As Tom Mayer, a professor in the Sociology Department at the University of Colorado, wrote in a paper titled: “The Plagiarism Charges Against Ward Churchill,” the faculty committee accusations against Churchill were “largely discredited” by a number of respected independent scholars, and the committee’s own report was larded with “errors of omission and commission.” He writes that the faculty “Report of the Investigative Committee” itself “improperly converts legitimate scholarly controversies into indictments of the positions taken by Professor Churchill.” Mayer adds that the three specific cases of alleged plagiarism condemned by the faculty investigative committee, had appeared in writings that were never intended to be scholarly or to be used for his academic advancement, but rather were rpart of Churchill’s voluminous body of political writings. (Mayer goes on to say that even in those three cases, the accusations of plagiarism are “without compelling force.”) Moreover, all three examples, he notes, were over 14 years old, and the charges about them had been circulated by his critics for over a decade, with no one at the university taking any action “until he became a political pariah.” (He might have added: until the controversy began to lead to alumni donors withholding their money from the school, and legislators threatening to cut school funding.)
The jury, as if often the case, saw through the political subterfuge to the root of the problem, which was that Churchill’s body of writing (much of which has been groundbreaking, such as his 1988 book “Agents of Repression”, co-authored with Jim Vander Wall, and his 1992 book “Fantasies of the Master Race”), which includes 14 books and 150 publications, would never have been subject to investigation, had it not been for the climate of political repression that followed the 9-11 attacks. His political difficulties arose in the wake of his publication in 2003 of a book-length essay on 9-11, titled “On the Justice of Roosting Chickens: Reflections on the Consequences of U.S. Imperial Arrogance and Criminality.” That essay argued that some of those who died in the Twin Towers, rather than simply innocent victims, had been “a technocratic corps at the very heart of America’s global financial empire.” Provocatively calling such people “Little Eichmanns,” Churchill had claimed that their financial machinations had led to death and suffering around the world, and thus to the attack on the US.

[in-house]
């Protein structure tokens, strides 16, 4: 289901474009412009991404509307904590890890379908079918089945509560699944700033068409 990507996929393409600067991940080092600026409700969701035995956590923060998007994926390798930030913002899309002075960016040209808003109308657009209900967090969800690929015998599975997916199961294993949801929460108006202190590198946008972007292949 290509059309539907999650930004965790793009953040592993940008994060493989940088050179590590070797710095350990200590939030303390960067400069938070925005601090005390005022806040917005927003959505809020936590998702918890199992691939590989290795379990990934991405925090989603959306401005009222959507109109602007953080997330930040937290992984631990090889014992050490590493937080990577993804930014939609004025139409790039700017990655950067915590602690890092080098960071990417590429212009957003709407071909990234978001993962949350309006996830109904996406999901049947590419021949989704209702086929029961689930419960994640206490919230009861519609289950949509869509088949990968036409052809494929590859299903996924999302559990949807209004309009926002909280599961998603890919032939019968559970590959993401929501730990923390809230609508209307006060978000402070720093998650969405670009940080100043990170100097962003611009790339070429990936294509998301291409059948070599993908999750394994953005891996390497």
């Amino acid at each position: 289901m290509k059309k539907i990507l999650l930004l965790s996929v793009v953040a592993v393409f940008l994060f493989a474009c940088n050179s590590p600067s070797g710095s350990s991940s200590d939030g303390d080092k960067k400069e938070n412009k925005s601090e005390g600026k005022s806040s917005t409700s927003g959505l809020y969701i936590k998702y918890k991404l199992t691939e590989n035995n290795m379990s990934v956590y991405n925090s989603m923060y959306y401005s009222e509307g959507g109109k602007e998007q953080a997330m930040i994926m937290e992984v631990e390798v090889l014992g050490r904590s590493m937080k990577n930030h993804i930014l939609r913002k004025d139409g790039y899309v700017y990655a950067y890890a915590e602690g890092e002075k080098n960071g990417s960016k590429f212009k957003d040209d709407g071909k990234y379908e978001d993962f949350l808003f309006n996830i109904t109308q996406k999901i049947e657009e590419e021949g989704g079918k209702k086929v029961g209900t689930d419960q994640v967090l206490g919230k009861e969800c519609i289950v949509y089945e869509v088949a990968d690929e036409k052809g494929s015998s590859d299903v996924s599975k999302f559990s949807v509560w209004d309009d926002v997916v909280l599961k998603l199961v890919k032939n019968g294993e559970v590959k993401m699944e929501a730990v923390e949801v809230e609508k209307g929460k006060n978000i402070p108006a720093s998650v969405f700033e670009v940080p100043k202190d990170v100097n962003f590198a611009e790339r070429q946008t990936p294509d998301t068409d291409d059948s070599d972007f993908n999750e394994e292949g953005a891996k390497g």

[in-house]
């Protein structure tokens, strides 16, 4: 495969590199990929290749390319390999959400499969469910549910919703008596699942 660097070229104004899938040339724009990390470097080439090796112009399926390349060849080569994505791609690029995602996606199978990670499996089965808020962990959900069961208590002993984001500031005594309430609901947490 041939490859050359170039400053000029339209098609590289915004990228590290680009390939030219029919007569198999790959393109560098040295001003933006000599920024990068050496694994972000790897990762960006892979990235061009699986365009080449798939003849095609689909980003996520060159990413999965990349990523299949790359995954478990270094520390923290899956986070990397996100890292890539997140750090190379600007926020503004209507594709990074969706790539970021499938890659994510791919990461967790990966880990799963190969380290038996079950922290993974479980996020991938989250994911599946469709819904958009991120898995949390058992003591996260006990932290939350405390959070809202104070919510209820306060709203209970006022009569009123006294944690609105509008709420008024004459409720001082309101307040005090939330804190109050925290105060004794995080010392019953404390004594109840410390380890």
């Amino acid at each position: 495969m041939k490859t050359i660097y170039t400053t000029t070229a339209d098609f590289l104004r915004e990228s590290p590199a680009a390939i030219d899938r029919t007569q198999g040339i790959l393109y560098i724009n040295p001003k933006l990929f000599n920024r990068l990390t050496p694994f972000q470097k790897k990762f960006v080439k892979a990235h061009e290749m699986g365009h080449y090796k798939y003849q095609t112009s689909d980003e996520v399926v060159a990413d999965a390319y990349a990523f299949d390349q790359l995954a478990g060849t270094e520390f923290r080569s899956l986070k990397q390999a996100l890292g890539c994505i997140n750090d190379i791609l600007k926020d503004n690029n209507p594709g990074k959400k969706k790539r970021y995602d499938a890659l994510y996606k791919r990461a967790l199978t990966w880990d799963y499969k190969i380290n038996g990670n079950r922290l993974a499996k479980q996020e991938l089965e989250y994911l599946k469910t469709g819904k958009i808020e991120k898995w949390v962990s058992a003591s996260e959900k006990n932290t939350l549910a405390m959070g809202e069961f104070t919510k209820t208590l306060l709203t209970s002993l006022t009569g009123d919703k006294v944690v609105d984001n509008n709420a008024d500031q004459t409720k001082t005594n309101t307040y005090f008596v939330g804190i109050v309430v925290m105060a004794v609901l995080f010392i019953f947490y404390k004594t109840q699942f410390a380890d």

It was inflammatory language coming at a time when the American public was being incited by demagogues in Washington and a flood of media propaganda and jingoism, but it was also a correct assessment of the role of Wall Street financial firms, as has been made all the more apparent by the recent financial crisis. (In fact, had Churchill written the same thing today, and included American homeowners and workers in his list of the victims of those financial technocrats, the resulting level of public outrage might have been a good deal less—as witness the death threats reportedly being made these days against the recipients of AIG bonuses.)
In fact, it wasn’t publication of Churchill’s 9-11 tract that got him in trouble. It was the workings of the right—most notably former ‘60s fringe leftist-turned-right-wing agitator David Horowitz—who began dogging Churchill in 2005. Horowitz, whose own "scholarship" is a shameless Swiss cheese amalgam of errors and plagiarism, has been conducting a well-funded (courtesy of such right-wing outfits as the Olin Foundation), one-man campaign of smearing and “outing” academic leftists on American campuses, made Churchill a poster child for his absurd charge that universities have become dens of leftism.
It is now up to Judge Naves to decide whether to order the University of Colorado to reinstate Prof. Churchill.
DAVE LINDORFF is a Philadelphia-based journalist. His latest book is “The Case for Impeachment” (St. Martin’s Press, 2006). His work is available at www.thiscantbehappening.net. In 1990, he was a colleague of Prof. Ward Churchill’s at Alfred University, where both taught for a year.